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migraine groups, with lower ages of onset in patients with MA and MO than in the group with aura symptoms only. The frequencies of migraine attacks were also significant-ly different between these groups, with generalsignificant-ly more attacks in the first two groups. When comparing the group having MA to the group with aura only, there was a sig-nificant difference concerning the age of onset of migraine (19.2 vs. 28.5; p=0.001), but the frequencies of migraine attacks were not significantly different. The type of aura symptoms in these two migraine groups was quite similar, as most patients had visual auras. Among the patients having MA the aura symptoms were visual in 27, somatosensory in 10 and both visual and somatosensory in 20 patients. Fourteen of the patients having aura only had visual aura symptoms only, four had both visual and somatosensory symptoms, and none had only somatosen-sory symptoms. These two constellations of aura symp-toms were, however, significantly different (p=0.046). Twenty-two of the 57 patients with MA also had episodes with aura symptoms without headache, 13 of these had

visual symptoms only during these episodes, 4 had somatosensory symptoms and 5 had both visual and somatosensory symptoms. Thirty-nine of the MA patients also had headache attacks without aura, fulfilling the cri-teria for MO.

The characteristics of the affective disorders are dis-played in Table 4. When comparing the four groups, the distribution of unipolar, bipolar I and bipolar II disorders were significantly different between the groups. There was also a significant difference in the rates of affective temperaments, suicide attempts and frequencies of report-ed irritability during depression. The distribution of unipolar, bipolar I and bipolar II disorders was not signif-icantly different between the patients with MA compared to the patients with migraine aura without headache.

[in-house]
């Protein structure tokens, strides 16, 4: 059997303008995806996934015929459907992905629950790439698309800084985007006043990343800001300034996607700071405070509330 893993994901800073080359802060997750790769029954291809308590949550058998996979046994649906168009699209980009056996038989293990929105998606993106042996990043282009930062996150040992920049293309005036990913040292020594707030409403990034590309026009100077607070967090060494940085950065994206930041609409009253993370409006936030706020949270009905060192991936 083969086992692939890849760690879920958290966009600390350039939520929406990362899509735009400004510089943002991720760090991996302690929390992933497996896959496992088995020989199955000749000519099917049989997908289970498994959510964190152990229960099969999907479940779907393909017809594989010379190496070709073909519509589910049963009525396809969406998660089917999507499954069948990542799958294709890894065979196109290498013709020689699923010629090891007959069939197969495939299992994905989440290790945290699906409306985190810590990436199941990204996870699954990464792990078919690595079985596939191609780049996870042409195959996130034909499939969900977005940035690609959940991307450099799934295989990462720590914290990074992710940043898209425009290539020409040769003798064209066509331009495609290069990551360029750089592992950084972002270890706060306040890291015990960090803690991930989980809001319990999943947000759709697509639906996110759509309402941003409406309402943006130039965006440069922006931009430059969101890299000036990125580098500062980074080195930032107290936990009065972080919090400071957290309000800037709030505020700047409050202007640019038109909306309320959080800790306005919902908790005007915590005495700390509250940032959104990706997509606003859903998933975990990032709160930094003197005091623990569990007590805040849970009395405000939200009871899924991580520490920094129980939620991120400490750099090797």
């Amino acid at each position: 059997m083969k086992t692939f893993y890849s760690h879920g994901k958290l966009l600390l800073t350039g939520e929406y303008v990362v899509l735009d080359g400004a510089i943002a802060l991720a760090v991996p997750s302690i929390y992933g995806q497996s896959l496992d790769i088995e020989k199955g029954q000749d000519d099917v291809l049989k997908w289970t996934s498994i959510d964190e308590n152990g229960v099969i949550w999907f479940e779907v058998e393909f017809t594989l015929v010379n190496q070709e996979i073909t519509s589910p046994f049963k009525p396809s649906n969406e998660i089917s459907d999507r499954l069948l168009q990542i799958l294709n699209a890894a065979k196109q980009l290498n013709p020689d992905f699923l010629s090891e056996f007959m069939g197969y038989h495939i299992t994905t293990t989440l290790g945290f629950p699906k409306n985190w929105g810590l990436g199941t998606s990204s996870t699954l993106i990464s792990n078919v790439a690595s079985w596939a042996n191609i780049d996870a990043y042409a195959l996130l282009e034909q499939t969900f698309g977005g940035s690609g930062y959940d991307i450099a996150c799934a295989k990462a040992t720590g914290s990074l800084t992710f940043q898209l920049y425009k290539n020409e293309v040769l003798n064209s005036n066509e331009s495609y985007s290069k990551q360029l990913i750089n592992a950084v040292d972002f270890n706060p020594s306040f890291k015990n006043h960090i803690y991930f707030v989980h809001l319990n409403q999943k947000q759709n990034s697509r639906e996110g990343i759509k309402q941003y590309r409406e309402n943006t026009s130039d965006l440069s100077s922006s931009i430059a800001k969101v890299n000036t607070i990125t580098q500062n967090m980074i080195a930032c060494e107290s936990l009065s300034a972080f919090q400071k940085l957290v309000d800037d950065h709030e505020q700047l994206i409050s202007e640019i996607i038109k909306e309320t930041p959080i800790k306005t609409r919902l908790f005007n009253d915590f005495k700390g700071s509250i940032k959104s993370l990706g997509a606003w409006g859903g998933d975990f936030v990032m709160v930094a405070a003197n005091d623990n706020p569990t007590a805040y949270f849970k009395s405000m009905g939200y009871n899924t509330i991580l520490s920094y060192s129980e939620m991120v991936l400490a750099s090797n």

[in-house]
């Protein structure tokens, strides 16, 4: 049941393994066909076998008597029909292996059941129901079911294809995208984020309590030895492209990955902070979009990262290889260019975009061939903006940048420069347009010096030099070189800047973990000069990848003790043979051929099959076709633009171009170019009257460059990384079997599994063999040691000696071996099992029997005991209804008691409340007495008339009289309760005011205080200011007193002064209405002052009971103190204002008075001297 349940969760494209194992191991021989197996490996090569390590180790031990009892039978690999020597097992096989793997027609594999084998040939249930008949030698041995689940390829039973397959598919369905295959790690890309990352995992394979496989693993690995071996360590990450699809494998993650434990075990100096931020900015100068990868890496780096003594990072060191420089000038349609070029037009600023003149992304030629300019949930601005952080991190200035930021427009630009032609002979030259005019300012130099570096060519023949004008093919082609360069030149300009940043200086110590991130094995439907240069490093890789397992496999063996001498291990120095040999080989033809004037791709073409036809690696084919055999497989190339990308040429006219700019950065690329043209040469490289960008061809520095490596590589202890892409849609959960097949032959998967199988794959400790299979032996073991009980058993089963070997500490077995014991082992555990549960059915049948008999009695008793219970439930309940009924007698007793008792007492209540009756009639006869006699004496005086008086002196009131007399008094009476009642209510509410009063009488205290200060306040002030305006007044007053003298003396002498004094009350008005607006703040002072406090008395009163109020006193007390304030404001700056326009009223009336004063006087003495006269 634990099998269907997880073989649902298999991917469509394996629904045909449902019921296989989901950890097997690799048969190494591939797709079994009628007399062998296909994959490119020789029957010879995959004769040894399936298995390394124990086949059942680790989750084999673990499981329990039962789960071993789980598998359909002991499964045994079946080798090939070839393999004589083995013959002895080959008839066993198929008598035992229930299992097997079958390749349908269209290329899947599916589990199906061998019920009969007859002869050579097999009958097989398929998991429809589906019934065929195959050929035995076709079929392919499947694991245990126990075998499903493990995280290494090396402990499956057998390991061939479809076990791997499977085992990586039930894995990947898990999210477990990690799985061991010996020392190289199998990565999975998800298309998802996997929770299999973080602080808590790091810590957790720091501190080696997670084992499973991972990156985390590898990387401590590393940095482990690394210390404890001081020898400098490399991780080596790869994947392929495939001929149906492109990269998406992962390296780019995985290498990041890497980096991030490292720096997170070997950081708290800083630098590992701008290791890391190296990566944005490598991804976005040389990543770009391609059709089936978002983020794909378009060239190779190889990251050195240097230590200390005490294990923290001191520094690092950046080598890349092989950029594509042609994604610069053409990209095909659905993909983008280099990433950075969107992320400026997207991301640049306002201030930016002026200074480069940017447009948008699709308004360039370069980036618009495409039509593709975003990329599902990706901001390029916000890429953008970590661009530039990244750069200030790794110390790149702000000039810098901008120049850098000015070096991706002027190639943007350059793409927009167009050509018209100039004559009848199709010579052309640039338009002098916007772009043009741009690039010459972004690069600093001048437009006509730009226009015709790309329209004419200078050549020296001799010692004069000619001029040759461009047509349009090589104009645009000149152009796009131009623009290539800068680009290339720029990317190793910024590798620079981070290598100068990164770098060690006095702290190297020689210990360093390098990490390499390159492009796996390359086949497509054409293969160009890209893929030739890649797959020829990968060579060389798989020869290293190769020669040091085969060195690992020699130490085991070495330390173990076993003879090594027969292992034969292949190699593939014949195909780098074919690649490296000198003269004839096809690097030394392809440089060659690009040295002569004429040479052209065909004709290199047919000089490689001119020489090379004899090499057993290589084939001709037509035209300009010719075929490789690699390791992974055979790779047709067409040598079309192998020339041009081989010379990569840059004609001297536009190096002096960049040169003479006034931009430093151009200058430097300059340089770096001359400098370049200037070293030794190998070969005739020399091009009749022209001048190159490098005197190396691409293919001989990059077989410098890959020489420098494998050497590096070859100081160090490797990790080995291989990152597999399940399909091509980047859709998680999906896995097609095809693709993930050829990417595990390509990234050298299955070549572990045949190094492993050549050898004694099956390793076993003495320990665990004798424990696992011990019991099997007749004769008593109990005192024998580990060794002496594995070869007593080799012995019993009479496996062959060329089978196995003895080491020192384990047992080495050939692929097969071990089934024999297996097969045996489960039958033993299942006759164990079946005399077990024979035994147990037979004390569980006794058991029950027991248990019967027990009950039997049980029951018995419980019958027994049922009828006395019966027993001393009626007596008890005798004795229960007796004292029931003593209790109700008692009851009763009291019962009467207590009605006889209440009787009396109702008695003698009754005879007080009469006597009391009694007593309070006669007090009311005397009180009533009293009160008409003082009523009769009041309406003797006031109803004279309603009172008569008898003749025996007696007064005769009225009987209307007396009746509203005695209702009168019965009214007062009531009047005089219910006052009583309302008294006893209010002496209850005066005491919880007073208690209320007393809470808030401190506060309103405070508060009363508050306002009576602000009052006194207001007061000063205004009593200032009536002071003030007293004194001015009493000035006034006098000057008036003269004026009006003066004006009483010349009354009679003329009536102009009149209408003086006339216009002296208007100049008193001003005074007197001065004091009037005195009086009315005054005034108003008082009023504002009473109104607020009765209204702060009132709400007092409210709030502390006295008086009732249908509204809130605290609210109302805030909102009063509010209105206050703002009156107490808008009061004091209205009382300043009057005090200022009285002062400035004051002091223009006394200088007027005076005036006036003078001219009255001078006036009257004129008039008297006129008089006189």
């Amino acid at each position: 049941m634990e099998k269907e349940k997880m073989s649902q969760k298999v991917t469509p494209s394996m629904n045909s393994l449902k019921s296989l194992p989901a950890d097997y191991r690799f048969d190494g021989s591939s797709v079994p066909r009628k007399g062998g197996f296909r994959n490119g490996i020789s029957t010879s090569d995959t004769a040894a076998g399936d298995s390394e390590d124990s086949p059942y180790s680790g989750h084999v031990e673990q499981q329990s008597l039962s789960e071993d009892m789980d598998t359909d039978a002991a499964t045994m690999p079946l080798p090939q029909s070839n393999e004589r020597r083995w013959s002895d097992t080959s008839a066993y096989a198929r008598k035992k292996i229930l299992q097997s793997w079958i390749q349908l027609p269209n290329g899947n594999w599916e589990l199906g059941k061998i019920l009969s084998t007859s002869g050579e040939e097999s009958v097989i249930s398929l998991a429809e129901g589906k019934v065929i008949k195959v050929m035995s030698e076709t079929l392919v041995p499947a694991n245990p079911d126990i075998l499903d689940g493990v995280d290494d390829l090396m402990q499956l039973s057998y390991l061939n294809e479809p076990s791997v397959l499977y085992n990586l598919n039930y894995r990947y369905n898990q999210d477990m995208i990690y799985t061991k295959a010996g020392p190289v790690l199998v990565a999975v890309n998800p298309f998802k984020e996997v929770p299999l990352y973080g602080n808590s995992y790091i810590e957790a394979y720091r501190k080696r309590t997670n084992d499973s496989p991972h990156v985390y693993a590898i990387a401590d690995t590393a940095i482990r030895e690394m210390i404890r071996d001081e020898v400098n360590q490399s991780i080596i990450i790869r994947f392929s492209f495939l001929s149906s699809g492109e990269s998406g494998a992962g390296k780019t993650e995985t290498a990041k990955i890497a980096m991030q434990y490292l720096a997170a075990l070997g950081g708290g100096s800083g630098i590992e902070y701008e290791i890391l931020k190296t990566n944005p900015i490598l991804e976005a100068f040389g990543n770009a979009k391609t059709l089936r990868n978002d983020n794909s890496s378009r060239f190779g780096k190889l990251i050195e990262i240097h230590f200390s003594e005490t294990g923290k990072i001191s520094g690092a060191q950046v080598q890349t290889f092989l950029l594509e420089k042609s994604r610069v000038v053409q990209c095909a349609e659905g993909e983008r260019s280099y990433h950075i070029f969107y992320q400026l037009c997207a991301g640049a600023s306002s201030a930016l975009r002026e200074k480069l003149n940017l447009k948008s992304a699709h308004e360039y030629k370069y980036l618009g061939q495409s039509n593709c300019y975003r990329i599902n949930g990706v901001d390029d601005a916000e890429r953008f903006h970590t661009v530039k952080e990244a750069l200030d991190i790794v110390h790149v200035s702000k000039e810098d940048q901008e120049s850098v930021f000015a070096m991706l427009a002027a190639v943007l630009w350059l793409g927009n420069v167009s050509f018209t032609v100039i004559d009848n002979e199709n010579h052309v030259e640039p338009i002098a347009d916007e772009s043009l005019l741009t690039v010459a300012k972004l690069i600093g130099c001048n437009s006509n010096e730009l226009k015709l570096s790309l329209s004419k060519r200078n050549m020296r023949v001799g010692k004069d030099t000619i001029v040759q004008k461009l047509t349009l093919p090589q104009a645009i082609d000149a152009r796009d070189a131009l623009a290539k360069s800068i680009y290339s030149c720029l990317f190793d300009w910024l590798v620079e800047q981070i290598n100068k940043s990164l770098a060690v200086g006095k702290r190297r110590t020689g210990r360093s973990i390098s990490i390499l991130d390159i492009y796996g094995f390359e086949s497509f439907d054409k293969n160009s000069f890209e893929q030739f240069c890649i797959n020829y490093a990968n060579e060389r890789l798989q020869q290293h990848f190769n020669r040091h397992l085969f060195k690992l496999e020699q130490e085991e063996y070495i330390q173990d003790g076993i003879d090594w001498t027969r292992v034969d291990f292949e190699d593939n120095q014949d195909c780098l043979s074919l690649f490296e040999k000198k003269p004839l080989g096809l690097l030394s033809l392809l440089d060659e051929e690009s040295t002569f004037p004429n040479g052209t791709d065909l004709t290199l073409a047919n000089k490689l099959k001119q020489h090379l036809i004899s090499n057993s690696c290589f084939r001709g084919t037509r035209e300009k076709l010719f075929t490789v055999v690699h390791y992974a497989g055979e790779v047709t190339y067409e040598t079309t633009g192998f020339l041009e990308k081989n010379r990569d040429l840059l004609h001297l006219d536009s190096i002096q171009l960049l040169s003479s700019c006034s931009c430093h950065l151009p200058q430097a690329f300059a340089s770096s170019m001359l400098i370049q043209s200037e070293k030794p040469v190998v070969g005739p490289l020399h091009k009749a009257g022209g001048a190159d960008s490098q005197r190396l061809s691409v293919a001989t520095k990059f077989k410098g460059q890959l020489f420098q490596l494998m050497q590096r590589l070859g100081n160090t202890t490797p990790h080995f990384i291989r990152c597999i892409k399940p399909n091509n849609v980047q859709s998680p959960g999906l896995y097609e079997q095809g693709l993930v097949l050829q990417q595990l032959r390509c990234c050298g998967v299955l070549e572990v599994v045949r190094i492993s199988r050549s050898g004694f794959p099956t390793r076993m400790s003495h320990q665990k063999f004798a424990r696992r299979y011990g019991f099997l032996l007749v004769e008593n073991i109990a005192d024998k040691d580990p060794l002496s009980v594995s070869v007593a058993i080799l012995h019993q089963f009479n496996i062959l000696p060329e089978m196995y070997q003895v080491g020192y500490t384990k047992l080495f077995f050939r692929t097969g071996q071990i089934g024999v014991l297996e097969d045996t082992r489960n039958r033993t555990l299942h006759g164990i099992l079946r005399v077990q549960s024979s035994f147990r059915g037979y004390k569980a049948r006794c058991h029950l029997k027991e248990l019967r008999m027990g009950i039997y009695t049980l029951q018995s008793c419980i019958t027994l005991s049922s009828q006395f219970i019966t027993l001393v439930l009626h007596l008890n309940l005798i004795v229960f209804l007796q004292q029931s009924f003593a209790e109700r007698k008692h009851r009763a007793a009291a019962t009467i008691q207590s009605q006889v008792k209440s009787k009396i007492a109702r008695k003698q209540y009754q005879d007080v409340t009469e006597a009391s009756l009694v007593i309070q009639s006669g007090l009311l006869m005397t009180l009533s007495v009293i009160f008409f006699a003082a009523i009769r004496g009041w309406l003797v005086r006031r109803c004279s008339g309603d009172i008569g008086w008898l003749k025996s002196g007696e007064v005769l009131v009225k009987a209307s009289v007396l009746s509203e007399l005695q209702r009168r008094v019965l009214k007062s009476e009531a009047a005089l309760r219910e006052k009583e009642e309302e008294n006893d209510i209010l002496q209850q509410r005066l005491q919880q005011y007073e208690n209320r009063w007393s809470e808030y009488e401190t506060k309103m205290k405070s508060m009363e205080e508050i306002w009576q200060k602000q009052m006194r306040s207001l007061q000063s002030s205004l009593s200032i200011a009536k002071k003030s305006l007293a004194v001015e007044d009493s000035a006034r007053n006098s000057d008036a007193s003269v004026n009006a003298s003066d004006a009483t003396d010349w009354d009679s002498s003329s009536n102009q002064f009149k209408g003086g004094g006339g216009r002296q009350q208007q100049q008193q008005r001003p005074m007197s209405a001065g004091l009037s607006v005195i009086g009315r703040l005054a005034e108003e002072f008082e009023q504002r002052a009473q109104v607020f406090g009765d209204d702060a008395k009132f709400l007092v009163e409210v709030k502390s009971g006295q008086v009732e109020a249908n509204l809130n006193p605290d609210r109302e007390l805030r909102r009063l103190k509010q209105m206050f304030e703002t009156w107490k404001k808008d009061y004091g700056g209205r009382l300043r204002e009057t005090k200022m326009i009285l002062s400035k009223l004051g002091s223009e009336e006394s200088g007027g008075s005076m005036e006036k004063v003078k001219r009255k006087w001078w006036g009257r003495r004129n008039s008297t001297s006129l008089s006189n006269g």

Interestingly there was a low prevalence of suicide attempts in patients having migraine aura without headache (17%) compared to the patients in the MA group (53%), whereas the frequency of suicidal thoughts was not significantly different between the two groups (91% vs.

Table 2 Somatic features of the study sample (n=201). Data are % (n)

Migraine with Migraine without Migraine aura without No migraine p1–4 p1 vs. 3

aura (n=57) aura (n=41) headaches (n=18) (n=85)

Somatic disorders NSa

Asthma 25 (14) 24 (10) 17 (3) 7 (6) 0.018a NSb

Allergic rhinitis 37 (21) 22 (9) 33 (6) 22 (19) NSa NSa

Atopic dermatitis 17 (10) 20 (8) 11 (2) 11 (9) NSa NSb

Other allergies 26 (15) 29 (12) 28 (5) 27 (23) NSa NSa

Thyroid disorder 7 (4) 5 (2) 0 (0) 7 (6) NSa NSb

Raynaud’s syndrome 25 (14) 12 (5) 0 (0) 12 (10) 0.038a 0.017b

aChi-square test; bFisher’s exact test

NS, not significant

Table 3 Migraine characteristics of the study sample (n=201). Data are % (n) unless otherwise indicated

Migraine with Migraine without Migraine aura without p1–3 p1 vs. 3

aura (n=57) aura (n=41) headaches (n=18)

Age of onset, years±SD 19.2±9.4 21.7±9.7 28.5±10.5 0.002c 0.001a

Migraine auras

Visual 47 (27) x 78 (14)

Somatosensory 18 (10) x 0 (0)

Both visual and somatosensory 35 (20) x 22 (4) x 0.046b

Migraine frequency

More than once a week 25 (14) 17 (7) 11 (2)

More than once a month 33 (19) 42 (17) 28 (5)

Less than once a month 35 (20) 39 (16) 61 (11)

No attacks last year 7 (4) 3 (1) 0 (0) 0.000b NSb